Soil moisture sensors are great tools to aid in irrigation management. They provide feedback on the movement and depth of moisture within the soil, providing the ability to identify the proper duration of irrigation. Proper use relies on a thorough understanding of the soil characteristics of the orchard, which include soil type, water holding capacity, and salinity level.

     Sensors can be used to help schedule irrigation. Timing of irrigation usually occurs when moisture levels drop below certain trigger points at varying depths. These points are different for every soil and sensor type and require in-field calibration to help reduce unwanted plant stress. Calibration can occur by comparing sensors readings to plant stress responses (e.g. Pressure chamber readings) or to a “feel” test to determine how much water is still available to the plant.

Glufosinate drift can cause trunk damage to young almond trees. Photo courtesy of Brad Hanson, UCCE Weed SpecialistGlufosinate drift can cause trunk damage to young almond trees. Photo courtesy of Brad Hanson, UCCE Weed Specialist

     Glufosinate (Rely 280 and other trade names) usage has increased over the past year due to the increase supply and availability of generics. This herbicide has been shown to be very effective in controlling glyphosate resistant weeds, including fleabane, marestail, and goosegrass and has an important role in orchard weed control.
 

Gumming of the tree trunk caused by experimental glufosinate application. Photo courtesy of Brad Hanson.Gumming of the tree trunk caused by experimental glufosinate application. Photo courtesy of Brad Hanson.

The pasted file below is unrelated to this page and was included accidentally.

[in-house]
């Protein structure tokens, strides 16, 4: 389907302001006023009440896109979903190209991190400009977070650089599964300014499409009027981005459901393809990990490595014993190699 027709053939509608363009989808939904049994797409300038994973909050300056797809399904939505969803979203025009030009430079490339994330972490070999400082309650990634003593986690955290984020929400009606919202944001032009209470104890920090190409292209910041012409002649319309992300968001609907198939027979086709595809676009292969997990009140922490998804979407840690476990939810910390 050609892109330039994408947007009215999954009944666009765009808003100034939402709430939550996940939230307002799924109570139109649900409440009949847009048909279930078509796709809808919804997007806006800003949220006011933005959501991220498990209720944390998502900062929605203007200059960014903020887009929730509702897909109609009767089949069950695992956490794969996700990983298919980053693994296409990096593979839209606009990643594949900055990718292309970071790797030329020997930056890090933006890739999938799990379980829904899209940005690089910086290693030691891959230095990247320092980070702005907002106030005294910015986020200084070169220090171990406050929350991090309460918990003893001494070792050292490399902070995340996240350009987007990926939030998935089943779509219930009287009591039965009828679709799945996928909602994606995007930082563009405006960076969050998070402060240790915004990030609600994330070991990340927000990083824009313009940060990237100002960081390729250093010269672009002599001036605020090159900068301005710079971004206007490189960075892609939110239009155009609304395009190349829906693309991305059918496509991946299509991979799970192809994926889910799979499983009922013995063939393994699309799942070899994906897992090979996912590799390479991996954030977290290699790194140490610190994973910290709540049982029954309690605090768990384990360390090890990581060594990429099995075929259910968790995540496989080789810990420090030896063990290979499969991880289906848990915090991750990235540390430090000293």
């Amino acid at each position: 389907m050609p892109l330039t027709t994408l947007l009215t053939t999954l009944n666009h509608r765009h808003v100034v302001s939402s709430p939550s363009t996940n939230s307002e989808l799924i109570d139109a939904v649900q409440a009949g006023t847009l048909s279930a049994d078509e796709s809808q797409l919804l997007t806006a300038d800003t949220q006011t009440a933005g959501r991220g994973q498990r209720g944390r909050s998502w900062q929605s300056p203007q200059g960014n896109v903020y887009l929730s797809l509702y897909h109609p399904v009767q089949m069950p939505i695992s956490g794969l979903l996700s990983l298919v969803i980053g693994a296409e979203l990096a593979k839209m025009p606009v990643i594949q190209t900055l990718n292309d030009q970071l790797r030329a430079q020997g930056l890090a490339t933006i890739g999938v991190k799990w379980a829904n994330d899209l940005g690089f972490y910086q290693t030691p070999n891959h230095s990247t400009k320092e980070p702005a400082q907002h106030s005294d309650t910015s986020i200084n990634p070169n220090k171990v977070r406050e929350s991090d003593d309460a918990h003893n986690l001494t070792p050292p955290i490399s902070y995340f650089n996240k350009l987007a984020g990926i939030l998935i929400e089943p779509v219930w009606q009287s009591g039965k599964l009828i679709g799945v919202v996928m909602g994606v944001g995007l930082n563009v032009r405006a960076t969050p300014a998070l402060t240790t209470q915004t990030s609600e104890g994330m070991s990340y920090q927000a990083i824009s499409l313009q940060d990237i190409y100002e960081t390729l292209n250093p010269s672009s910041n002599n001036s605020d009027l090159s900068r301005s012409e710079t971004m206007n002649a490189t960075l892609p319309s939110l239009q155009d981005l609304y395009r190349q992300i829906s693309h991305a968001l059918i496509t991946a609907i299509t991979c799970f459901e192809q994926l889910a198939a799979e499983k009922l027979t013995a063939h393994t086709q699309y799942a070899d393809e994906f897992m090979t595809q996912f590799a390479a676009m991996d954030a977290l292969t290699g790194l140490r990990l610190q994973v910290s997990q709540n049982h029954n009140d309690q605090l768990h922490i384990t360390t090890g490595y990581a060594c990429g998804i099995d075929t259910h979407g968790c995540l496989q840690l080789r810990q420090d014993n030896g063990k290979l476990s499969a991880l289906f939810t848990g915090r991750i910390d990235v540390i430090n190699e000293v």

One concern of glufosinate usage is plant safety. Accidental applications of glufosinate to the trunk of one to three year old almond trees can cause damage. Field observations and studies by Brad Hanson (UC Weed Specialist) have shown that gumming and a sunken canker can occur three to four weeks post herbicide application. This canker is distinctively different from Phytophthora, band canker, and bacterial canker as there is more consistency of symptoms across the field (i.e. a pattern in symptom occurrence). Within affected trees, symptoms include origination of the irregular shaped canker being above the soil line and in a similar location on multiple trees, the lack of a “sweet” smell, and amber gumming.
 
     Although the damage appears to be a severe issue, most observed damage has resulted in slightly smaller, mis-shaped trunks. Within a few years – and usually by the first harvest -affected areas appear to be compartmentalized by the enlarging trunk and are rarely visible. Tree loss has not been observed in normal drift incidences.

     The 2015 California Almond crop has been projected at 1.85 billion kernel pounds, down 1% from last year. Yield is estimated at 2,080 pounds per acre, which is 3% lower than last year.

     The subjective estimate is prepared by the USDA National Agricultural Statistics Service, Pacific Regional Office, and was presented at noon on May 5 in the offices of the Almond Board of California. The subjective reports provide early estimates about the coming crop. The estimate is made by contacting a random sample of growers by phone to provide an opinion of their estimates. This year, responding growers represent 29% of the total bearing acreage, which is estimated at 890,000 acres.